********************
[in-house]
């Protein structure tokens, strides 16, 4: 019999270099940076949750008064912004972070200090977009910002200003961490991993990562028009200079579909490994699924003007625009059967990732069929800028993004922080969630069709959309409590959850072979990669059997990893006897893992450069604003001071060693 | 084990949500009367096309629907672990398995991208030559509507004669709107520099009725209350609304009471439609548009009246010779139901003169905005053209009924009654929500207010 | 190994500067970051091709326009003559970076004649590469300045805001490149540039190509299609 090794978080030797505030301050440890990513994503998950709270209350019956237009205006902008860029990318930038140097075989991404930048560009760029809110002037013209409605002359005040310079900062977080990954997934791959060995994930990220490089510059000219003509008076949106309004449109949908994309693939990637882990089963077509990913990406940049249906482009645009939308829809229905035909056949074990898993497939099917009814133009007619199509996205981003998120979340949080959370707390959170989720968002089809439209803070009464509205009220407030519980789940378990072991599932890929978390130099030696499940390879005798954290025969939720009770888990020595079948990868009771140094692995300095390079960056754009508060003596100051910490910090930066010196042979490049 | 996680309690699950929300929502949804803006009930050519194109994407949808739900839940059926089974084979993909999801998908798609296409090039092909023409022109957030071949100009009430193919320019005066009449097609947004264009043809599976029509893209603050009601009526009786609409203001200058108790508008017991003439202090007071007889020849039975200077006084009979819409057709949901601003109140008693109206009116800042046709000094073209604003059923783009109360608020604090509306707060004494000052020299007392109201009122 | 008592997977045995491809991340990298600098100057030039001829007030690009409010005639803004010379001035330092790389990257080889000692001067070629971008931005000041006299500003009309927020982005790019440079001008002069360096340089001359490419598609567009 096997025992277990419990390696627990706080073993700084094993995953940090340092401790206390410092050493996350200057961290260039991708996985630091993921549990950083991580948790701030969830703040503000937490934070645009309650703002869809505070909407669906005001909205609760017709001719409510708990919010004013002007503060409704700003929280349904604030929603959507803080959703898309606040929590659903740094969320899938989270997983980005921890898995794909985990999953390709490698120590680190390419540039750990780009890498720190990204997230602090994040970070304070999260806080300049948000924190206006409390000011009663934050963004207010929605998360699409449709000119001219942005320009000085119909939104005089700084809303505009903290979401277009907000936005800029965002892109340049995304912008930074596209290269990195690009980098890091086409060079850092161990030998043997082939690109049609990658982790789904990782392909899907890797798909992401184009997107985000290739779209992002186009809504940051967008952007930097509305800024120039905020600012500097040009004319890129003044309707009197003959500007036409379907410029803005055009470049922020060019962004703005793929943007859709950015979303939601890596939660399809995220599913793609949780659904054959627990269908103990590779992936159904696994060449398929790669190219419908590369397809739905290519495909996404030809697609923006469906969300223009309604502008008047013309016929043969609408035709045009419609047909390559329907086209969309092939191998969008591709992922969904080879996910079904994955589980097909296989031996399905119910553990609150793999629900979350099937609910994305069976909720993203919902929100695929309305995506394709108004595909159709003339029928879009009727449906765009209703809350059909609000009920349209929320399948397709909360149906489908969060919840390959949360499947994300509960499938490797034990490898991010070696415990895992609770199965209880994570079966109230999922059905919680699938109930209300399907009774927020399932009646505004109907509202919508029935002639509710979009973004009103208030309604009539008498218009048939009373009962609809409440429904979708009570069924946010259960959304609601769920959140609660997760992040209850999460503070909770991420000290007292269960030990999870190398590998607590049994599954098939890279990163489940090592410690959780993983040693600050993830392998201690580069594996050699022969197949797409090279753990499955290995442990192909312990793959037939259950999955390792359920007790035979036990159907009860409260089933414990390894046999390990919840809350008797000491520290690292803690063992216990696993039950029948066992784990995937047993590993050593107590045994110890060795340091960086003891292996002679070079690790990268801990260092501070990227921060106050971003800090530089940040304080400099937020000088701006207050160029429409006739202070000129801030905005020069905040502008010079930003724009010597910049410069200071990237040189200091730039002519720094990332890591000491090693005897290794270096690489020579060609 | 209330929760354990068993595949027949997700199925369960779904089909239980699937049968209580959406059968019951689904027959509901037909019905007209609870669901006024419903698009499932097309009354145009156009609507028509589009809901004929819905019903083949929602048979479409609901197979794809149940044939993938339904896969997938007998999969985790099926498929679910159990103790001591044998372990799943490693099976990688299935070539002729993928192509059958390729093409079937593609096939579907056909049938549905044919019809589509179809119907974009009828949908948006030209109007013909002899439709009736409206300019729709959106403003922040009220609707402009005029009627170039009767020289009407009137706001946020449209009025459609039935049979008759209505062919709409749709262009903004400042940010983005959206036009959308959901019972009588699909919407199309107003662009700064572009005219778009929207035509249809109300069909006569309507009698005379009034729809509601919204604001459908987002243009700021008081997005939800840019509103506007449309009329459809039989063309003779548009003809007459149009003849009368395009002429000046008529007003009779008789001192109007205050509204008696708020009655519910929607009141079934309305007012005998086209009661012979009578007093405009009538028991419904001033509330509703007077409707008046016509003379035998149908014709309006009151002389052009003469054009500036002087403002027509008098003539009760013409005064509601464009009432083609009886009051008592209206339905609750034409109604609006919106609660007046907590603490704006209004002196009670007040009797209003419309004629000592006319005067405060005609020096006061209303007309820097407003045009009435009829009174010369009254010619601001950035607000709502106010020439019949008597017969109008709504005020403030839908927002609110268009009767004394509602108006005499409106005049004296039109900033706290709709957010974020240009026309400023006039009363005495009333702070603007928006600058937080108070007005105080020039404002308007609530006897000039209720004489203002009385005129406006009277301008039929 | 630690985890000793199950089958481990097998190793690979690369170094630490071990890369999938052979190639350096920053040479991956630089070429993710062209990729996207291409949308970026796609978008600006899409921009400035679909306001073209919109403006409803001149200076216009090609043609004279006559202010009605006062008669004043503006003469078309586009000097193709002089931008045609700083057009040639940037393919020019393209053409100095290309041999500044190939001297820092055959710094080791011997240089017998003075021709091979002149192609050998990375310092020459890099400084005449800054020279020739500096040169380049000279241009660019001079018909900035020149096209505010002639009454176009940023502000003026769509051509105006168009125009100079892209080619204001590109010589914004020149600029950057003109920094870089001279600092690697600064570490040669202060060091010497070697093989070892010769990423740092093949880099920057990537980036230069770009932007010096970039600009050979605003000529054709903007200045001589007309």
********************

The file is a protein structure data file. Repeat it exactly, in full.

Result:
[in-house]
């Protein structure tokens, strides 16, 4: 019999270099940076949750008064912004972070200090977009910002200003961490991993990562028009200079579909490994699924003007625009059967990732069929800028993004922080969630069709959309409590959850072979990669059997990893006897893992450069604003001071060693 | 084990949500009367096309629907672990398995991208030559509507004669709107520099009725209350609304009471439609548009009246010779139901003169905005053209009924009654929500207010 | 190994500067970051091709326009003559970076004649590469300045805001490149540039190509299609 090794978080030797505030301050440890990513994503998950709270209350019956237009205006902008860029990318930038140097075989991404930048560009760029809110002037013209409605002359005040310079900062977080990954997934791959060995994930990220490089510059000219003509008076949106309004449109949908994309693939990637882990089963077509990913990406940049249906482009645009939308829809229905035909056949074990898993497939099917009814133009007619199509996205981003998120979340949080959370707390959170989720968002089809439209803070009464509205009220407030519980789940378990072991599932890929978390130099030696499940390879005798954290025969939720009770888990020595079948990868009771140094692995300095390079960056754009508060003596100051910490910090930066010196042979490049 | 996680309690699950929300929502949804803006009930050519194109994407949808739900839940059926089974084979993909999801998908798609296409090039092909023409022109957030071949100009009430193919320019005066009449097609947004264009043809599976029509893209603050009601009526009786609409203001200058108790508008017991003439202090007071007889020849039975200077006084009979819409057709949901601003109140008693109206009116800042046709000094073209604003059923783009109360608020604090509306707060004494000052020299007392109201009122 | 008592997977045995491809991340990298600098100057030039001829007030690009409010005639803004010379001035330092790389990257080889000692001067070629971008931005000041006299500003009309927020982005790019440079001008002069360096340089001359490419598609567009 096997025992277990419990390696627990706080073993700084094993995953940090340092401790206390410092050493996350200057961290260039991708996985630091993921549990950083991580948790701030969830703040503000937490934070645009309650703002869809505070909407669906005001909205609760017709001719409510708990919010004013002007503060409704700003929280349904604030929603959507803080959703898309606040929590659903740094969320899938989270997983980005921890898995794909985990999953390709490698120590680190390419540039750990780009890498720190990204997230602090994040970070304070999260806080300049948000924190206006409390000011009663934050963004207010929605998360699409449709000119001219942005320009000085119909939104005089700084809303505009903290979401277009907000936005800029965002892109340049995304912008930074596209290269990195690009980098890091086409060079850092161990030998043997082939690109049609990658982790789904990782392909899907890797798909992401184009997107985000290739779209992002186009809504940051967008952007930097509305800024120039905020600012500097040009004319890129003044309707009197003959500007036409379907410029803005055009470049922020060019962004703005793929943007859709950015979303939601890596939660399809995220599913793609949780659904054959627990269908103990590779992936159904696994060449398929790669190219419908590369397809739905290519495909996404030809697609923006469906969300223009309604502008008047013309016929043969609408035709045009419609047909390559329907086209969309092939191998969008591709992922969904080879996910079904994955589980097909296989031996399905119910553990609150793999629900979350099937609910994305069976909720993203919902929100695929309305995506394709108004595909159709003339029928879009009727449906765009209703809350059909609000009920349209929320399948397709909360149906489908969060919840390959949360499947994300509960499938490797034990490898991010070696415990895992609770199965209880994570079966109230999922059905919680699938109930209300399907009774927020399932009646505004109907509202919508029935002639509710979009973004009103208030309604009539008498218009048939009373009962609809409440429904979708009570069924946010259960959304609601769920959140609660997760992040209850999460503070909770991420000290007292269960030990999870190398590998607590049994599954098939890279990163489940090592410690959780993983040693600050993830392998201690580069594996050699022969197949797409090279753990499955290995442990192909312990793959037939259950999955390792359920007790035979036990159907009860409260089933414990390894046999390990919840809350008797000491520290690292803690063992216990696993039950029948066992784990995937047993590993050593107590045994110890060795340091960086003891292996002679070079690790990268801990260092501070990227921060106050971003800090530089940040304080400099937020000088701006207050160029429409006739202070000129801030905005020069905040502008010079930003724009010597910049410069200071990237040189200091730039002519720094990332890591000491090693005897290794270096690489020579060609 | 209330929760354990068993595949027949997700199925369960779904089909239980699937049968209580959406059968019951689904027959509901037909019905007209609870669901006024419903698009499932097309009354145009156009609507028509589009809901004929819905019903083949929602048979479409609901197979794809149940044939993938339904896969997938007998999969985790099926498929679910159990103790001591044998372990799943490693099976990688299935070539002729993928192509059958390729093409079937593609096939579907056909049938549905044919019809589509179809119907974009009828949908948006030209109007013909002899439709009736409206300019729709959106403003922040009220609707402009005029009627170039009767020289009407009137706001946020449209009025459609039935049979008759209505062919709409749709262009903004400042940010983005959206036009959308959901019972009588699909919407199309107003662009700064572009005219778009929207035509249809109300069909006569309507009698005379009034729809509601919204604001459908987002243009700021008081997005939800840019509103506007449309009329459809039989063309003779548009003809007459149009003849009368395009002429000046008529007003009779008789001192109007205050509204008696708020009655519910929607009141079934309305007012005998086209009661012979009578007093405009009538028991419904001033509330509703007077409707008046016509003379035998149908014709309006009151002389052009003469054009500036002087403002027509008098003539009760013409005064509601464009009432083609009886009051008592209206339905609750034409109604609006919106609660007046907590603490704006209004002196009670007040009797209003419309004629000592006319005067405060005609020096006061209303007309820097407003045009009435009829009174010369009254010619601001950035607000709502106010020439019949008597017969109008709504005020403030839908927002609110268009009767004394509602108006005499409106005049004296039109900033706290709709957010974020240009026309400023006039009363005495009333702070603007928006600058937080108070007005105080020039404002308007609530006897000039209720004489203002009385005129406006009277301008039929 | 630690985890000793199950089958481990097998190793690979690369170094630490071990890369999938052979190639350096920053040479991956630089070429993710062209990729996207291409949308970026796609978008600006899409921009400035679909306001073209919109403006409803001149200076216009090609043609004279006559202010009605006062008669004043503006003469078309586009000097193709002089931008045609700083057009040639940037393919020019393209053409100095290309041999500044190939001297820092055959710094080791011997240089017998003075021709091979002149192609050998990375310092020459890099400084005449800054020279020739500096040169380049000279241009660019001079018909900035020149096209505010002639009454176009940023502000003026769509051509105006168009125009100079892209080619204001590109010589914004020149600029950057003109920094870089001279600092690697600064570490040669202060060091010497070697093989070892010769990423740092093949880099920057990537980036230069770009932007010096970039600009050979605003000529054709903007200045001589007309």